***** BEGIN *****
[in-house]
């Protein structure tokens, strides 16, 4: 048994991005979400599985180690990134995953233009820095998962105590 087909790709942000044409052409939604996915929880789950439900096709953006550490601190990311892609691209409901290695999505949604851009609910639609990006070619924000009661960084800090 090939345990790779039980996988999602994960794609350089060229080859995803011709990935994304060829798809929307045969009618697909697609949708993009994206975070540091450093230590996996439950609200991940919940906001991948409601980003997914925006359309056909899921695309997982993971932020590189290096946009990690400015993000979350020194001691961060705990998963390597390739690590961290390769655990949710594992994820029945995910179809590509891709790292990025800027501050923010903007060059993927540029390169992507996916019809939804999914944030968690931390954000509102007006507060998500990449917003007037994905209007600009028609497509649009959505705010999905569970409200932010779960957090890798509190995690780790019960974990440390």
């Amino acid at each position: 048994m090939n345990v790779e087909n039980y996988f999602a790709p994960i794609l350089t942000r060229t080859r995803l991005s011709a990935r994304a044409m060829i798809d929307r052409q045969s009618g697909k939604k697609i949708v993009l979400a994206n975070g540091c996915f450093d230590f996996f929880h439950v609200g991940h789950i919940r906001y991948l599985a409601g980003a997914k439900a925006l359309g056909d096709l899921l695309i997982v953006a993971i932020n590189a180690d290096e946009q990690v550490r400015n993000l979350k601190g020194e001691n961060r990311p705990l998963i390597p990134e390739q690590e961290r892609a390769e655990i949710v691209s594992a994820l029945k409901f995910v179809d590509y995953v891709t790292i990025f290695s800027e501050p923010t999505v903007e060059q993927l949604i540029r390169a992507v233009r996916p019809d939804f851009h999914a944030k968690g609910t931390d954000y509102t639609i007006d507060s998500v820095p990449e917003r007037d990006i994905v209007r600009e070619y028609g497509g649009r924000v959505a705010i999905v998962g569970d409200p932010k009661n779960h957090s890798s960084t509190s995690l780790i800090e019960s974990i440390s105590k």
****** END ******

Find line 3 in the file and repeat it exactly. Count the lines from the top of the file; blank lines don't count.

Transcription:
């Amino acid at each position: 048994m090939n345990v790779e087909n039980y996988f999602a790709p994960i794609l350089t942000r060229t080859r995803l991005s011709a990935r994304a044409m060829i798809d929307r052409q045969s009618g697909k939604k697609i949708v993009l979400a994206n975070g540091c996915f450093d230590f996996f929880h439950v609200g991940h789950i919940r906001y991948l599985a409601g980003a997914k439900a925006l359309g056909d096709l899921l695309i997982v953006a993971i932020n590189a180690d290096e946009q990690v550490r400015n993000l979350k601190g020194e001691n961060r990311p705990l998963i390597p990134e390739q690590e961290r892609a390769e655990i949710v691209s594992a994820l029945k409901f995910v179809d590509y995953v891709t790292i990025f290695s800027e501050p923010t999505v903007e060059q993927l949604i540029r390169a992507v233009r996916p019809d939804f851009h999914a944030k968690g609910t931390d954000y509102t639609i007006d507060s998500v820095p990449e917003r007037d990006i994905v209007r600009e070619y028609g497509g649009r924000v959505a705010i999905v998962g569970d409200p932010k009661n779960h957090s890798s960084t509190s995690l780790i800090e019960s974990i440390s105590k």